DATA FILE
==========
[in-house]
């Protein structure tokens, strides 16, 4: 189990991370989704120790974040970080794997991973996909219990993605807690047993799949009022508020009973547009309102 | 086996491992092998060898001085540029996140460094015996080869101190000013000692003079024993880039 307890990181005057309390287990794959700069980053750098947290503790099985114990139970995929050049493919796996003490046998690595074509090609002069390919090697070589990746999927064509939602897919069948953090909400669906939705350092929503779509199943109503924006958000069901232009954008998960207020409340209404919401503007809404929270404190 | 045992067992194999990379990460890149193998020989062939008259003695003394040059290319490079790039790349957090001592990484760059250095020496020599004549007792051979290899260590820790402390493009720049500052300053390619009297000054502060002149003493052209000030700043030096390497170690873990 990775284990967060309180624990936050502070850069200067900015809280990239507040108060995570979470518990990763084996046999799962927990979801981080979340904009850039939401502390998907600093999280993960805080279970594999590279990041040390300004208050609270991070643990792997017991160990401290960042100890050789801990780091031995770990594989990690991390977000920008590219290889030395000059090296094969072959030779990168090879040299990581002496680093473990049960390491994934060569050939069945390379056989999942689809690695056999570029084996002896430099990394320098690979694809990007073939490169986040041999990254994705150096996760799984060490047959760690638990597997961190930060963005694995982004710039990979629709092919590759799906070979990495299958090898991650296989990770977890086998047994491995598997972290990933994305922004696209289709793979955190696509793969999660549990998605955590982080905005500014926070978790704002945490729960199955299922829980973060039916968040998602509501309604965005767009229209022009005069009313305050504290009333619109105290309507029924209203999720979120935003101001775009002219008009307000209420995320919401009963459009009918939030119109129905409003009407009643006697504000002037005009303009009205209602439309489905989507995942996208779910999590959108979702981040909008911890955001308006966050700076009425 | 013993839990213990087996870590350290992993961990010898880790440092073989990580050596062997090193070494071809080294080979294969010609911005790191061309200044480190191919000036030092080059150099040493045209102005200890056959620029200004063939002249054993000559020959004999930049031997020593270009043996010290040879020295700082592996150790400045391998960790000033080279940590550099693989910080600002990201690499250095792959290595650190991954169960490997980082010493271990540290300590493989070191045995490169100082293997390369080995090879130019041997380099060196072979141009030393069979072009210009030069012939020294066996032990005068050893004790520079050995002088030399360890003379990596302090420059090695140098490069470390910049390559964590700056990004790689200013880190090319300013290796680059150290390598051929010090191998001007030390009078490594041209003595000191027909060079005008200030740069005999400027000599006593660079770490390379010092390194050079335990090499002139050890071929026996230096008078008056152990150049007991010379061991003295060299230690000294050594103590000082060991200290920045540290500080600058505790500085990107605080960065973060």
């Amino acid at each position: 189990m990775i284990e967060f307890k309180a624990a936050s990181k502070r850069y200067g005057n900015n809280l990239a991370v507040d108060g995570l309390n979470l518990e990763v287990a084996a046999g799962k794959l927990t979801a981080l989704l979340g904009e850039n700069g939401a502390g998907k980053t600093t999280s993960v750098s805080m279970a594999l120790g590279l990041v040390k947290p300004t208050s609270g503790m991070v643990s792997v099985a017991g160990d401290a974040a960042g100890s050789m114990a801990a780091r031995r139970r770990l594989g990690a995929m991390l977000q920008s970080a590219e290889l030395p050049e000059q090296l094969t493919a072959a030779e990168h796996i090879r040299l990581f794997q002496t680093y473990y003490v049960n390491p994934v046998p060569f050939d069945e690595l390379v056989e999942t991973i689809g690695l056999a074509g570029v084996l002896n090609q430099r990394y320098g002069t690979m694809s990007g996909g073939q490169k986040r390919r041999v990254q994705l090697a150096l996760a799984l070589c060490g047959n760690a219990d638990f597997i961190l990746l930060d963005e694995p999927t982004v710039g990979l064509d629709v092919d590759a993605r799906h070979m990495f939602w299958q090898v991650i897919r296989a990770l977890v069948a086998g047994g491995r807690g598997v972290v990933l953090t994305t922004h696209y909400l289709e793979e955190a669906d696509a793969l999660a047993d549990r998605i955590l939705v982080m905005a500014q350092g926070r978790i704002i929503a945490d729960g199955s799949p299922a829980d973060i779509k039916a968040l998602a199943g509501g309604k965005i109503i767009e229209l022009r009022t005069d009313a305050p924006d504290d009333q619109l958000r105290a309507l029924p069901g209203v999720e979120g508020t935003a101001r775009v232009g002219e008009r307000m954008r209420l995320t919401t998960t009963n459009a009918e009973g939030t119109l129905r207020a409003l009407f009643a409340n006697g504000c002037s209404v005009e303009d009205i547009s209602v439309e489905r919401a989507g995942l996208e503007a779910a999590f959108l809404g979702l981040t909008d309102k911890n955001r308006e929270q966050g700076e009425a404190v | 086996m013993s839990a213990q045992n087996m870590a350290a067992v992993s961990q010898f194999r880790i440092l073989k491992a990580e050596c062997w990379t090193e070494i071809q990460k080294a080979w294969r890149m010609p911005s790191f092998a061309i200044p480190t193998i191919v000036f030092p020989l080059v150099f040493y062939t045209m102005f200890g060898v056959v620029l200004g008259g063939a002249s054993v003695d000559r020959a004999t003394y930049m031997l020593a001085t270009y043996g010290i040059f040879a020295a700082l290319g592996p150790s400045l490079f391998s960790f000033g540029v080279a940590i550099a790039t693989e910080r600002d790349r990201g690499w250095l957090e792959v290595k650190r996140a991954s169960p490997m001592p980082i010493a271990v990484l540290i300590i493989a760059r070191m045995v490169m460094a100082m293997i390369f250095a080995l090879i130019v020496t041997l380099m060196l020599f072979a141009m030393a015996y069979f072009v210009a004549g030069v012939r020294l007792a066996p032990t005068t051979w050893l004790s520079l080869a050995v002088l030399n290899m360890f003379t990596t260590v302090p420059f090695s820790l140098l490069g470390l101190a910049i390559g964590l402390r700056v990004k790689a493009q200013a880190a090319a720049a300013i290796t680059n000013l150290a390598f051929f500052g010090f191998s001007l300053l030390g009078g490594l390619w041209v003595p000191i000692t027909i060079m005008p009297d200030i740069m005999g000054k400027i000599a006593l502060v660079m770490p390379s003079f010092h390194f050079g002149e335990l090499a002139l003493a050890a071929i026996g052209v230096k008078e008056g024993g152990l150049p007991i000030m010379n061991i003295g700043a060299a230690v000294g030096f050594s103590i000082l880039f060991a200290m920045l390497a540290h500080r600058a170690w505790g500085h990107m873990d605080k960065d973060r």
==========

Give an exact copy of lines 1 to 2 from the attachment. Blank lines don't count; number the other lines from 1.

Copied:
[in-house]
């Protein structure tokens, strides 16, 4: 189990991370989704120790974040970080794997991973996909219990993605807690047993799949009022508020009973547009309102 | 086996491992092998060898001085540029996140460094015996080869101190000013000692003079024993880039 307890990181005057309390287990794959700069980053750098947290503790099985114990139970995929050049493919796996003490046998690595074509090609002069390919090697070589990746999927064509939602897919069948953090909400669906939705350092929503779509199943109503924006958000069901232009954008998960207020409340209404919401503007809404929270404190 | 045992067992194999990379990460890149193998020989062939008259003695003394040059290319490079790039790349957090001592990484760059250095020496020599004549007792051979290899260590820790402390493009720049500052300053390619009297000054502060002149003493052209000030700043030096390497170690873990 990775284990967060309180624990936050502070850069200067900015809280990239507040108060995570979470518990990763084996046999799962927990979801981080979340904009850039939401502390998907600093999280993960805080279970594999590279990041040390300004208050609270991070643990792997017991160990401290960042100890050789801990780091031995770990594989990690991390977000920008590219290889030395000059090296094969072959030779990168090879040299990581002496680093473990049960390491994934060569050939069945390379056989999942689809690695056999570029084996002896430099990394320098690979694809990007073939490169986040041999990254994705150096996760799984060490047959760690638990597997961190930060963005694995982004710039990979629709092919590759799906070979990495299958090898991650296989990770977890086998047994491995598997972290990933994305922004696209289709793979955190696509793969999660549990998605955590982080905005500014926070978790704002945490729960199955299922829980973060039916968040998602509501309604965005767009229209022009005069009313305050504290009333619109105290309507029924209203999720979120935003101001775009002219008009307000209420995320919401009963459009009918939030119109129905409003009407009643006697504000002037005009303009009205209602439309489905989507995942996208779910999590959108979702981040909008911890955001308006966050700076009425 | 013993839990213990087996870590350290992993961990010898880790440092073989990580050596062997090193070494071809080294080979294969010609911005790191061309200044480190191919000036030092080059150099040493045209102005200890056959620029200004063939002249054993000559020959004999930049031997020593270009043996010290040879020295700082592996150790400045391998960790000033080279940590550099693989910080600002990201690499250095792959290595650190991954169960490997980082010493271990540290300590493989070191045995490169100082293997390369080995090879130019041997380099060196072979141009030393069979072009210009030069012939020294066996032990005068050893004790520079050995002088030399360890003379990596302090420059090695140098490069470390910049390559964590700056990004790689200013880190090319300013290796680059150290390598051929010090191998001007030390009078490594041209003595000191027909060079005008200030740069005999400027000599006593660079770490390379010092390194050079335990090499002139050890071929026996230096008078008056152990150049007991010379061991003295060299230690000294050594103590000082060991200290920045540290500080600058505790500085990107605080960065973060």